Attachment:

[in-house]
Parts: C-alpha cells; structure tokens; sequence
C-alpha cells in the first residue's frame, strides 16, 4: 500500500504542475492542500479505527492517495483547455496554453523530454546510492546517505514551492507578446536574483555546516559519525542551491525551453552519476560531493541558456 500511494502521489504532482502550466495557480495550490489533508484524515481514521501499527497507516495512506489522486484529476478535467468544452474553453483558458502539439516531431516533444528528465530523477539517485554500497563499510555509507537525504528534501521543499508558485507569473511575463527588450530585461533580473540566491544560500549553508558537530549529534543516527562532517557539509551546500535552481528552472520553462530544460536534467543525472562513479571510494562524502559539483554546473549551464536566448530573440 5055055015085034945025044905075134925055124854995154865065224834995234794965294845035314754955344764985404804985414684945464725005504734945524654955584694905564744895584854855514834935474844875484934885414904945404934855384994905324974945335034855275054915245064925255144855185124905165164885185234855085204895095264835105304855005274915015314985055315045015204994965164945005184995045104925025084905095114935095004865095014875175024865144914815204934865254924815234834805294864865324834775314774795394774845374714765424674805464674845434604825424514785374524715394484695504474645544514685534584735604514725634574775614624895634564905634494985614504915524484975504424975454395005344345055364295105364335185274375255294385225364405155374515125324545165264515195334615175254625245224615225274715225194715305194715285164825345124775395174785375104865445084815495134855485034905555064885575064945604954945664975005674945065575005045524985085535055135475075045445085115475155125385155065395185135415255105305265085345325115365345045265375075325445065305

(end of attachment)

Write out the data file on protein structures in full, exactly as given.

[in-house]
Parts: C-alpha cells; structure tokens; sequence
C-alpha cells in the first residue's frame, strides 16, 4: 500500500504542475492542500479505527492517495483547455496554453523530454546510492546517505514551492507578446536574483555546516559519525542551491525551453552519476560531493541558456 500511494502521489504532482502550466495557480495550490489533508484524515481514521501499527497507516495512506489522486484529476478535467468544452474553453483558458502539439516531431516533444528528465530523477539517485554500497563499510555509507537525504528534501521543499508558485507569473511575463527588450530585461533580473540566491544560500549553508558537530549529534543516527562532517557539509551546500535552481528552472520553462530544460536534467543525472562513479571510494562524502559539483554546473549551464536566448530573440 5055055015085034945025044905075134925055124854995154865065224834995234794965294845035314754955344764985404804985414684945464725005504734945524654955584694905564744895584854855514834935474844875484934885414904945404934855384994905324974945335034855275054915245064925255144855185124905165164885185234855085204895095264835105304855005274915015314985055315045015204994965164945005184995045104925025084905095114935095004865095014875175024865144914815204934865254924815234834805294864865324834775314774795394774845374714765424674805464674845434604825424514785374524715394484695504474645544514685534584735604514725634574775614624895634564905634494985614504915524484975504424975454395005344345055364295105364335185274375255294385225364405155374515125324545165264515195334615175254625245224615225274715225194715305194715285164825345124775395174785375104865445084815495134855485034905555064885575064945604954945664975005674945065575005045524985085535055135475075045445085115475155125385155065395185135415255105305265085345325115365345045265375075325445065305